Quid pro quo and the enforcement of intellectual property rights protection: A bargaining approach
AbstractThis article models a North--South negotiation where the North provides a quid pro quo in exchange for the strengthening of the enforcement of intellectual property rights (IPR) protection in the South. We show that when Northern and Southern firms compete on quantity in the Southern market, the South's optimal choice is either complete protection or complete violation, irrespective of different levels of IPR protection being available. We show this to depend on the Southern government's valuation of the quid pro quo and the Northern firm's level of technology.
Download InfoIf you experience problems downloading a file, check if you have the proper application to view it first. In case of further problems read the IDEAS help page. Note that these files are not on the IDEAS site. Please be patient as the files may be large.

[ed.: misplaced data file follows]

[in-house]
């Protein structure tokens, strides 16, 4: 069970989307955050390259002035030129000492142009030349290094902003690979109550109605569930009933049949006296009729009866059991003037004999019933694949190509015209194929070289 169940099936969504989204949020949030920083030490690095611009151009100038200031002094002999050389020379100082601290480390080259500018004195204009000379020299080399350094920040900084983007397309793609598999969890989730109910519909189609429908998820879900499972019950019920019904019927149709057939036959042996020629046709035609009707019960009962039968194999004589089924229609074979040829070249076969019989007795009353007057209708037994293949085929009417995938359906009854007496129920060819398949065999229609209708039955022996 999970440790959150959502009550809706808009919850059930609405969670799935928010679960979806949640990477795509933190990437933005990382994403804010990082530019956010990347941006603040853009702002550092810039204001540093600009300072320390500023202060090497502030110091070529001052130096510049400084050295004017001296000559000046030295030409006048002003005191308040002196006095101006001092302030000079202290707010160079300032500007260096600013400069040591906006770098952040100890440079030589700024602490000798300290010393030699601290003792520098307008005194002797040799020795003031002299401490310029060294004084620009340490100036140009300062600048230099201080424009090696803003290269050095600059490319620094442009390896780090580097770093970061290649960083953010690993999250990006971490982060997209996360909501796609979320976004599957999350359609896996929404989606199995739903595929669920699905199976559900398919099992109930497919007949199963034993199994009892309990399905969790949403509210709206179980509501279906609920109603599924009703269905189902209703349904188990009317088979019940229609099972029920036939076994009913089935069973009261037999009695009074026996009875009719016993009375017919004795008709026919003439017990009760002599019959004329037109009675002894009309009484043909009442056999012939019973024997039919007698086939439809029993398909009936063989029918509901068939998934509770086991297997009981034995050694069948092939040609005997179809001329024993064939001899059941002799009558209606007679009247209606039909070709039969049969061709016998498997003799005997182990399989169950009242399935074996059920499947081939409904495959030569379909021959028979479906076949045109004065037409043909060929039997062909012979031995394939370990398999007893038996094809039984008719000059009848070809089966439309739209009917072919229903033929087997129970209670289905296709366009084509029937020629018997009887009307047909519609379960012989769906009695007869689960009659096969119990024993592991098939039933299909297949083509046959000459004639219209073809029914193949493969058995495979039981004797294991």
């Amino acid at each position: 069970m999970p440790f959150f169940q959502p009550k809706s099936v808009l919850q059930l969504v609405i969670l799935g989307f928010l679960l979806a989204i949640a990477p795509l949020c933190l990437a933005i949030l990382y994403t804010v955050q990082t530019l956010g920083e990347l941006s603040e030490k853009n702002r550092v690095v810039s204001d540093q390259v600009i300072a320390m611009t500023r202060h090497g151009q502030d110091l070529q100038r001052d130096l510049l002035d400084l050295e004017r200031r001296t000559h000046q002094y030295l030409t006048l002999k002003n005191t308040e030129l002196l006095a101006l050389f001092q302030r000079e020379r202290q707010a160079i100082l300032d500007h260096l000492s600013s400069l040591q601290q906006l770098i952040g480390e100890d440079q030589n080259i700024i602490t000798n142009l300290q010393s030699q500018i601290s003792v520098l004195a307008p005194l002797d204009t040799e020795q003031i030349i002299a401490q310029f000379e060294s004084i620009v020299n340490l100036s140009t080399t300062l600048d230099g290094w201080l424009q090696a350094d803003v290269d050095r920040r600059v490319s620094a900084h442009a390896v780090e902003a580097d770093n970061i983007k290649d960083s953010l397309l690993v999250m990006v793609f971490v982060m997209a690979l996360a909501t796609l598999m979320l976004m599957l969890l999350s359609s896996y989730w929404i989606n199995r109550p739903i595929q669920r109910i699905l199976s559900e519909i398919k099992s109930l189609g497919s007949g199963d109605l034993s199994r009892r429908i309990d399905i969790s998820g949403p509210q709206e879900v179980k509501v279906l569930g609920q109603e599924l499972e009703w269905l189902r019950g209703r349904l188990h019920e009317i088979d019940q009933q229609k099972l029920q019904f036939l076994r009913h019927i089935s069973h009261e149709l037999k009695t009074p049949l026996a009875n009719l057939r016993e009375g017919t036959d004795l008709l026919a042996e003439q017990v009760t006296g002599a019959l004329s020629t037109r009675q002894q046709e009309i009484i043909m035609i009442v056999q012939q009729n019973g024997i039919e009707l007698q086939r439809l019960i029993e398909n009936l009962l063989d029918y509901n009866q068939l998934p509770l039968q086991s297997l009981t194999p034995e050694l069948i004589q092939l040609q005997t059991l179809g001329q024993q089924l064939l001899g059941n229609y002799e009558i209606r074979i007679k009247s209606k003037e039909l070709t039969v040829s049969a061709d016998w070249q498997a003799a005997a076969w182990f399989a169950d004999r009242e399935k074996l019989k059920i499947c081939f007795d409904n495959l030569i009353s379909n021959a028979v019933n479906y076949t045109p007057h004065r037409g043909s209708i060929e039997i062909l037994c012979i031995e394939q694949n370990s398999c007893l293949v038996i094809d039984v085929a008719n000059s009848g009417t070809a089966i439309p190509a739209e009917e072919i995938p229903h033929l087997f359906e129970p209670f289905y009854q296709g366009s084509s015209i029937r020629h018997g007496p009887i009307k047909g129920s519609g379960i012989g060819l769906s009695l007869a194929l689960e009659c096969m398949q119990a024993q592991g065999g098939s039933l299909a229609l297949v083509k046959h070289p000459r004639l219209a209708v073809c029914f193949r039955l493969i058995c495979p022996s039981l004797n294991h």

As the access to this document is restricted, you may want to look for a different version under "Related research" (further below) or search for a different version of it.
Bibliographic InfoArticle provided by Taylor & Francis Journals in its journal The Journal of International Trade & Economic Development.
Volume (Year): 21 (2012)
Issue (Month): 6 (December)
Contact details of provider:
Web page: http://www.tandfonline.com/RJTE20
You can help add them by filling out this form.
reading list or among the top items on IDEAS.Access and download statisticsgeneral information about how to correct material in RePEc.
For technical questions regarding this item, or to correct its authors, title, abstract, bibliographic or download information, contact: (Michael McNulty).
If references are entirely missing, you can add them using this form.